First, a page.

I started to write stories that mimicked the books I read, and the movies and television shows I watched. Writing was easy for me. Words came and I put them down on paper. And I received compliments from teachers and other adults, who encouraged my efforts. All this is true, but I would say that writing at this stage of my life was little more than a hobby that I enjoyed. The true process of imagining had not begun.

My mother worked as a domestic (“day work”) for a wealthy, white family in the suburbs. From time to time, she would have to go there for the weekend, and whenever she did, she would bring me along with her to sleep in one cozy bedroom in that large, beautiful, and immaculate house. Back home in my own narrow bed, I started to imagine stories about a black family that lived in that same house. Each night I would create a new chronicle about the family and let it play out in my mind until I fell asleep, my own private soap opera that gave expression to my deepest fears and hopes. And so, I became a writer, although I never once put any of these narratives about the family to paper. Mind makes the thing.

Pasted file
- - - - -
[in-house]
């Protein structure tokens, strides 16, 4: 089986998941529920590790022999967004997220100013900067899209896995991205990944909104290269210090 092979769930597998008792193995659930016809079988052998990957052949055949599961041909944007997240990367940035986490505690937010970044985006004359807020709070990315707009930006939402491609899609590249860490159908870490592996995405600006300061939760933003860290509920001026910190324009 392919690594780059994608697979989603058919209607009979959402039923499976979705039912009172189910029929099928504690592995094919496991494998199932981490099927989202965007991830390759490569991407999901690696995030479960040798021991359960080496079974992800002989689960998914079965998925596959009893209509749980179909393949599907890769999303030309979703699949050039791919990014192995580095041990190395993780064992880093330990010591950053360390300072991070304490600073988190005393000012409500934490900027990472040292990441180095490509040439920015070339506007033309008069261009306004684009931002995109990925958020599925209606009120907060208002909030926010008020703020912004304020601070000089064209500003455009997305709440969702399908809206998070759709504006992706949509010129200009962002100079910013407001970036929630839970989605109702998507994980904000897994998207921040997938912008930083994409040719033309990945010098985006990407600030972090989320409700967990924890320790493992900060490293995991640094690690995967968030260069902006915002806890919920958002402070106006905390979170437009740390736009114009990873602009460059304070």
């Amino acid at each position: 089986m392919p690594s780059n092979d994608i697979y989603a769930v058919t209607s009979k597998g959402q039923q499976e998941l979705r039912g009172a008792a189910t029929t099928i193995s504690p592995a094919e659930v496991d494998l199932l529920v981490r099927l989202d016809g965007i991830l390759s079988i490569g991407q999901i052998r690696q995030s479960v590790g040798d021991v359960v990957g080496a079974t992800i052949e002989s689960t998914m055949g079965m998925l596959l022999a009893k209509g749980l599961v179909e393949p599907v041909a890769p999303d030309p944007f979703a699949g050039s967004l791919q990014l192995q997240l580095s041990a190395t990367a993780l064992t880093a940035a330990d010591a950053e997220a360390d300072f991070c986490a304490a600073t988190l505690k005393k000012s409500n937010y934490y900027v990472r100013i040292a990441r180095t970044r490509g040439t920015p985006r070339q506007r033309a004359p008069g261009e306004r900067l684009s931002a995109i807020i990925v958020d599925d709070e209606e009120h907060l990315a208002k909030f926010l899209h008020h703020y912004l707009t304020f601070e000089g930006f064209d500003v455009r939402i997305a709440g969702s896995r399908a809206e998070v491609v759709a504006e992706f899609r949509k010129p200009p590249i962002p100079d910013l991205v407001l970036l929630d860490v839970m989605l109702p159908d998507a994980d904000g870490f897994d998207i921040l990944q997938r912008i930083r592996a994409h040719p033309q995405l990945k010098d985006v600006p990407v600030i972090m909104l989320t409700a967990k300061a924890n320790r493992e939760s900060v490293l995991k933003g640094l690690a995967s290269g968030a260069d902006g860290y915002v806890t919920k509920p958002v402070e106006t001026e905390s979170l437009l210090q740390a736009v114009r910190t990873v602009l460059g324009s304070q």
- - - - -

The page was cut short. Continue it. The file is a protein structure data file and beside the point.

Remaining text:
That said, I can offer no reasons for why I became a writer. Much easier to speak to my development, my mastery of craft, as it were. Perhaps at some point, to borrow an idea from psychologist Lev Vygotsky, language began to shape (or reshape) my mind. Even if that were the case, this process only furthered what was already there, what was already inside me. Nothing under the sun can turn someone into an artist. Whatever the mercurial cause, the mind of the artist is different.